Factors Affecting Speech Discrimination in Children with Cochlear Implants: Evidence from Early-Implanted Infants
06 August 2020 (online)
Background: To learn words and acquire language, children must be able to discriminate and correctly perceive phonemes. Although there has been much research on the general language outcomes of children with cochlear implants (CIs), little is known about the development of speech perception with regard to specific speech processes, such as speech discrimination.
Purpose: The purpose of this study was to investigate the development of speech discrimination in infants with CIs and identify factors that might correlate with speech discrimination skills.
Research Design: Using a Hybrid Visual Habituation procedure, we tested infants with CIs on their ability to discriminate the vowel contrast /i/-/u/. We also gathered demographic and audiological information about each infant.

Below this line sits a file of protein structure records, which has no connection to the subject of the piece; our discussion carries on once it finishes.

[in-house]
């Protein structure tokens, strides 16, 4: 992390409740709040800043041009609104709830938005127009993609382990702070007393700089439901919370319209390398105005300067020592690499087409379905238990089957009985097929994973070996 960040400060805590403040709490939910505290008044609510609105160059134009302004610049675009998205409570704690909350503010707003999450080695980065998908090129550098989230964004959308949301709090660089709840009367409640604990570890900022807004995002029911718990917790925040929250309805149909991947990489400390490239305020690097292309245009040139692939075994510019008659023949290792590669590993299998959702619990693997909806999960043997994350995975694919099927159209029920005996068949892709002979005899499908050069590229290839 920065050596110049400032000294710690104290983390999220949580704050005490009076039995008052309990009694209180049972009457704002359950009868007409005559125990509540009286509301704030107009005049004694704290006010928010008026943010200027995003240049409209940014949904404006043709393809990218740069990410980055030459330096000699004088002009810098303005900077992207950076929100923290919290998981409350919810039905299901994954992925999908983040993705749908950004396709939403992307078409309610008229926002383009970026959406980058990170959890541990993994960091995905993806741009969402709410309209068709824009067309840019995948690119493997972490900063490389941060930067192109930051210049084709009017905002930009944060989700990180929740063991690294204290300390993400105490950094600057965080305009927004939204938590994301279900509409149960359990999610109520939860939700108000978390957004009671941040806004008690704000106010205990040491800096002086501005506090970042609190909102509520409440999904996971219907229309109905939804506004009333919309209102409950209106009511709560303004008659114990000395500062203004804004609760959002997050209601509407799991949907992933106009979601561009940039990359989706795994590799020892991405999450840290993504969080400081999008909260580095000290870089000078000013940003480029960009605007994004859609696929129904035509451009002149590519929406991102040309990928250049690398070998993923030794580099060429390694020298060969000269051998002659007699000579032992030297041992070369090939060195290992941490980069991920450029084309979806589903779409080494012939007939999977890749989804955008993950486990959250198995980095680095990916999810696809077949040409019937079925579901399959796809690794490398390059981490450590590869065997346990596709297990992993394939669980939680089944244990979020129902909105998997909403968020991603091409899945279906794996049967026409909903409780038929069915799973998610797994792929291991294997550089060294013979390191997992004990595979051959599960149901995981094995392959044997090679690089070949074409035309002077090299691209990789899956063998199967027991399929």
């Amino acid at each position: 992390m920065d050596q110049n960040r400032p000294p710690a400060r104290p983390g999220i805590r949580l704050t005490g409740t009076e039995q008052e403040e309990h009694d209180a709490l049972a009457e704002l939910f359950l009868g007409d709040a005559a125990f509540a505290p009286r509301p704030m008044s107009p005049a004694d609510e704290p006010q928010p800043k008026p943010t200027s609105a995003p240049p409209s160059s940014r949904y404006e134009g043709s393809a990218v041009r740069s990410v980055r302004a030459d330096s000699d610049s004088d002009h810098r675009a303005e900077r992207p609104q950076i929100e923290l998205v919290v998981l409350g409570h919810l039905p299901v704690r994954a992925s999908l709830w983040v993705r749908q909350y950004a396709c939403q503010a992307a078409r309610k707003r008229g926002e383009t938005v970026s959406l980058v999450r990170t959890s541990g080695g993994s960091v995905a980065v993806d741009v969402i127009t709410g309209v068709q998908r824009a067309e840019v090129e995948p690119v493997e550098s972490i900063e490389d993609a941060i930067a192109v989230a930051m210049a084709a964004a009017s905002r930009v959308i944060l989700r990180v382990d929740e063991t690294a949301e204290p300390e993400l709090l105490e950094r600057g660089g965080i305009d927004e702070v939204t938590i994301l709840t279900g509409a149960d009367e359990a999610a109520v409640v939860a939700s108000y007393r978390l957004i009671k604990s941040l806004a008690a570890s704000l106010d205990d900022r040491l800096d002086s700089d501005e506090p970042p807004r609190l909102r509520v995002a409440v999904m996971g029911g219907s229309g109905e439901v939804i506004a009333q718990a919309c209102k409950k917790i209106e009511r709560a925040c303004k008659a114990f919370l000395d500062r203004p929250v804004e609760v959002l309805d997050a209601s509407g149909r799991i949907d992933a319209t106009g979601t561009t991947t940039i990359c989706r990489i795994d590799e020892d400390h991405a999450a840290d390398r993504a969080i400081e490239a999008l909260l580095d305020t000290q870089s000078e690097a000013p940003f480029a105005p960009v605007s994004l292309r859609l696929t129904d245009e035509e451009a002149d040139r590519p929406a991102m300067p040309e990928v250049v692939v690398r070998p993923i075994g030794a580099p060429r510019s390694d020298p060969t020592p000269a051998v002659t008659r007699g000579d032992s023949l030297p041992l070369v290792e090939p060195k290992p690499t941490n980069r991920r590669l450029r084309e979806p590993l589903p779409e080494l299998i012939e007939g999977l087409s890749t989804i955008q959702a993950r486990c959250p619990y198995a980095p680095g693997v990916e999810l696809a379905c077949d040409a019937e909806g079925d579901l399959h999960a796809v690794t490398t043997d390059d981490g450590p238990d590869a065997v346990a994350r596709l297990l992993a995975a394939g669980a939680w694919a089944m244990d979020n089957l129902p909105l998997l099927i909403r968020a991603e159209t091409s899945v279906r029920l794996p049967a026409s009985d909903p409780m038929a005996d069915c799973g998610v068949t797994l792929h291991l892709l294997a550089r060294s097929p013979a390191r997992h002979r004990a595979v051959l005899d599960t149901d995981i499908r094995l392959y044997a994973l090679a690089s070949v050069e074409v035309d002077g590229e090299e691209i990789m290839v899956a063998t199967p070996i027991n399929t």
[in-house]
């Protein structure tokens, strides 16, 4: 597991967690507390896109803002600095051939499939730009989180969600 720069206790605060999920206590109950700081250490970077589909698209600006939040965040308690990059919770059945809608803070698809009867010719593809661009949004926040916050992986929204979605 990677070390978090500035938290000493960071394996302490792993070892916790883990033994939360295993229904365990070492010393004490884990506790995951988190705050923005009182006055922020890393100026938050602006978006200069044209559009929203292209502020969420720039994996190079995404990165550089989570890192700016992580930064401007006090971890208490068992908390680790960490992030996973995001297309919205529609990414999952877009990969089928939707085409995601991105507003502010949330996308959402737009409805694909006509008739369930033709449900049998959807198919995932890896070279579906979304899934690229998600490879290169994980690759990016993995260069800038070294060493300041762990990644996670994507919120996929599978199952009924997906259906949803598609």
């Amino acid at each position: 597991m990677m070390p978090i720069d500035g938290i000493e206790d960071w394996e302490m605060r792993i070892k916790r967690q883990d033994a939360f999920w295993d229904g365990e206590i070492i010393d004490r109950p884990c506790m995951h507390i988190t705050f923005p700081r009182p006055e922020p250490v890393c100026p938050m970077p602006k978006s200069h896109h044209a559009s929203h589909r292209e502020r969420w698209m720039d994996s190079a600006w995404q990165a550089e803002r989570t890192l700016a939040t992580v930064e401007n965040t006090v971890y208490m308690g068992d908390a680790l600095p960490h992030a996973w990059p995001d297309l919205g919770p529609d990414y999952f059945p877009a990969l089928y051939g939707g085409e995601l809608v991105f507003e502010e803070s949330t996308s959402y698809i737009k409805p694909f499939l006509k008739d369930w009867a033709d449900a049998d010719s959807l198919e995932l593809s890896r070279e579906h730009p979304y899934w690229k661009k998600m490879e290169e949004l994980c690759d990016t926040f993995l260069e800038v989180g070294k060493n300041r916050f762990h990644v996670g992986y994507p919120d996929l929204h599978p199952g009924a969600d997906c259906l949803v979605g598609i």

Study Sample: Children who had received CIs before 2 yr of age served as participants. We tested the children at two post cochlear implantation intervals: 2–4 weeks post CI stimulation (N = 17) and 6–9 mo post CI stimulation (N = 10).
Data Collection and Analysis: The infants’ mean looking times during the novel versus old trials of the experiment were measured. A linear regression model was used to evaluate the relationship between the normalized looking time difference and the following variables: chronological age, age at CI stimulation, gender, communication mode, and best unaided pure-tone average.
Results: We found that the best unaided pure-tone average predicted speech discrimination at the early interval. In contrast to some previous speech perception studies that included children implanted before 3 yr of age, age at CI stimulation did not predict speech discrimination performance.
Conclusions: The results suggest that residual acoustic hearing before implantation might facilitate speech discrimination during the early period post cochlear implantation; with more hearing experience, communication mode might have a greater influence on the ability to discriminate speech. This and other studies on age at cochlear implantation suggest that earlier implantation might not have as large an effect on speech perception as it does on other language skills.